Tuesday, May 17, 2005

To hood or not to hood?

When the whole university is celebrating the end of the 251st academic year of our university and another graduating class, there have been, among my colleagues, some discussions (during lunches) on academic regalia.

As a graduate from Columbia myself, I naturally took what I went through as the "right" way of doing it and only was surprised to find out the ceremony may go quite differently in some other institutions. Of course, different universities have different colors for their gowns. I am not referring to this colorful side of the academia. What surprised me was how casual Columbia's Ph.D. convocation appeared to be, comparing to some other universities. My colleagues from other university seem to have a much better idea of the traditions. According to them, the hood is a big deal, symbolically. For example, one said that only those who had an academic position after graduation can wear the hood. Another said that the hood can only be wore after the degree was conferred (thus after the convocation). There are even some hooding ceremonies in some places, where the phd advisors will put the hood on to his/her proteges. I was nearly disappointed by the fact that I had such a unrecognizing graduation to end my long graduate study. It could even be that I had had a wrong doctoral convocation!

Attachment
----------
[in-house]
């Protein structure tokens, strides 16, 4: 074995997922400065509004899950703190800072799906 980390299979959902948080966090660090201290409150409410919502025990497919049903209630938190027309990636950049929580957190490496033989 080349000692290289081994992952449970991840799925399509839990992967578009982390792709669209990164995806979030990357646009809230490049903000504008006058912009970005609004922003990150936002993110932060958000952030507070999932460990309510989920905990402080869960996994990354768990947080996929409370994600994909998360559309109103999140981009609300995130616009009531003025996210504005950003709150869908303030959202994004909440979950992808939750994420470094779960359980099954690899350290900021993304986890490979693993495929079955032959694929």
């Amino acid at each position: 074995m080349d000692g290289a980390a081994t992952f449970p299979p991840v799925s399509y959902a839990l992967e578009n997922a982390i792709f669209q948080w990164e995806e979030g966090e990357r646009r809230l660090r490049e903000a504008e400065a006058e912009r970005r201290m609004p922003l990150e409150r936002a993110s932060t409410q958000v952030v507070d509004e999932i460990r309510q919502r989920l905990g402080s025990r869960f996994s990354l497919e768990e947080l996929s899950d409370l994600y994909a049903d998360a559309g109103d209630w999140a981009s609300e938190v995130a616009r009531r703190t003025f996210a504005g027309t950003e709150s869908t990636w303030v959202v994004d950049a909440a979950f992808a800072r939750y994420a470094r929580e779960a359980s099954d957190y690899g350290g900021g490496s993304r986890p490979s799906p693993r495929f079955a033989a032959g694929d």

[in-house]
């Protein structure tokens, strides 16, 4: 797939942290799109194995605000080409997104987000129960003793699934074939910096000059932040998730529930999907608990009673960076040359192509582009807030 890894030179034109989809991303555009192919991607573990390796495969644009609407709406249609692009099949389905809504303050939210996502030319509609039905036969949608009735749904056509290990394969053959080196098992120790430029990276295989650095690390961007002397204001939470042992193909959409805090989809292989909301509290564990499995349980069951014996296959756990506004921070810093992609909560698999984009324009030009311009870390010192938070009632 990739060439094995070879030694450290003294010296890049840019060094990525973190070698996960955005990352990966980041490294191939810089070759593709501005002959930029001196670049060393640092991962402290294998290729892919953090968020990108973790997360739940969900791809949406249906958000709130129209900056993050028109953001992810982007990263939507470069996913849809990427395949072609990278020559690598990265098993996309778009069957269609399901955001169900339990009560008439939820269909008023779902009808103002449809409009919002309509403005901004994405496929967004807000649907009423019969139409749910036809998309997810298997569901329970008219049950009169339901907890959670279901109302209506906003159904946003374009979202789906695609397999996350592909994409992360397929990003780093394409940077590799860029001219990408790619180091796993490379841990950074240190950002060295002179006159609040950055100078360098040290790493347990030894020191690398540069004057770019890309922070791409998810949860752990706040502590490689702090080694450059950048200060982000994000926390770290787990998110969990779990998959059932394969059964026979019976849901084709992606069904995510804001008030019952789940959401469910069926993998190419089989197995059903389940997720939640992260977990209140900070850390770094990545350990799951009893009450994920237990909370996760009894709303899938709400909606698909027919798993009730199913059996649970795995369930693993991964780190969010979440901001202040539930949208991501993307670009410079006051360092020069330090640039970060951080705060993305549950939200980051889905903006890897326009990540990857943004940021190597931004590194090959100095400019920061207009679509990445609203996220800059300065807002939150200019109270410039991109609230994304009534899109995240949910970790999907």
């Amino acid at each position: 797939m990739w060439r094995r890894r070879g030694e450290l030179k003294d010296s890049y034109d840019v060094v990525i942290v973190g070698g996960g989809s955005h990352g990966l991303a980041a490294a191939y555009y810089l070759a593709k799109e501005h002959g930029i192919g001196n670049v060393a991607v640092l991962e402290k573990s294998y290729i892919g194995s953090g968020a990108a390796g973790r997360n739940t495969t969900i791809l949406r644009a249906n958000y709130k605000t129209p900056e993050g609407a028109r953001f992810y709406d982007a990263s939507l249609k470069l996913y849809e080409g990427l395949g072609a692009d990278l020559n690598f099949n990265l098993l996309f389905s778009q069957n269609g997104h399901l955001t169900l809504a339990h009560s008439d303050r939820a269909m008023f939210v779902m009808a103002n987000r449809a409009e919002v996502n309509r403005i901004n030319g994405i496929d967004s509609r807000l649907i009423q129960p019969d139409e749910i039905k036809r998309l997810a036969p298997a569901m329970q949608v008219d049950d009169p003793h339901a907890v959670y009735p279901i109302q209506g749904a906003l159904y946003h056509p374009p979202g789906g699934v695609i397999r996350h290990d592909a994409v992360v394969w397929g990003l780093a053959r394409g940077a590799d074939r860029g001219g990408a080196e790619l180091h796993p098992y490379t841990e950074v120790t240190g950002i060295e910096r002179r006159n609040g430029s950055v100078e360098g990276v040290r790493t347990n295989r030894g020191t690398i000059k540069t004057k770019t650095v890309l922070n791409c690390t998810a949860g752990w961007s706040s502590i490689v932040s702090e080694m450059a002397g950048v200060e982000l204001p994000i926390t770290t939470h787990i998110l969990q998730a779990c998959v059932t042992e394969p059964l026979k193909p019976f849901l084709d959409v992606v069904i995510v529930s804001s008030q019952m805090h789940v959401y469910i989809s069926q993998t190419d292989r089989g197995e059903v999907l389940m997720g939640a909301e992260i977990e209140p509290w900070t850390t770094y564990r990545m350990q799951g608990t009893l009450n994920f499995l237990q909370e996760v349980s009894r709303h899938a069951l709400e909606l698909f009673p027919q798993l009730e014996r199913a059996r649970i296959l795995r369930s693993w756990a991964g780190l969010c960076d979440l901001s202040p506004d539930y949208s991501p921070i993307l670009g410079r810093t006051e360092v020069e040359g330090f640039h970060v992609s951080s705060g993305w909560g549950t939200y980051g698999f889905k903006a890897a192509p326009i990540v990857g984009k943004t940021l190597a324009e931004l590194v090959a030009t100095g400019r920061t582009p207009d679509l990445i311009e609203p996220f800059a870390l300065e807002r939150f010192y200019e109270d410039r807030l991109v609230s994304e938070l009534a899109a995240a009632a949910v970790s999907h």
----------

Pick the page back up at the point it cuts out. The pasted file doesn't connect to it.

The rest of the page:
Now I recall how clueless I was when trying on my doctoral gown, hood and cap in the lady's room of Low Library. In a small space full of recently earned female phds, there are so many different ways in which the academic regalia were put on. I remember I asked a person next to me on how to put on the cap, and she simply shrugged saying she had no idea. Anyhow, I am at peace since I quite enjoyed my convocation quite well.

As a researcher, one should do research on things they are curious about. So I did some research on academic regalia and found (at least) that not all in a doctoral gown need to be a doctoral degree holder but only those who have a real doctoral degree can wear a hood. It is, however, not necessary for the hood wearer to have any academic appointment. Sure, this random website I found could also be wrong.

"The traditional rule is that a candidate for a degree should not wear the hood of that degree until it is actually conferred. This rule still applies to those who are to be individually hooded during the commencement ceremony; they should not wear the hoods in the preliminary academic procession. However, when degrees are to be conferred en masse, without individual hooding, the groups involved, e.g., master's degree candidates at large universities, may wear their hoods in the preliminary procession and throughout the ceremony."

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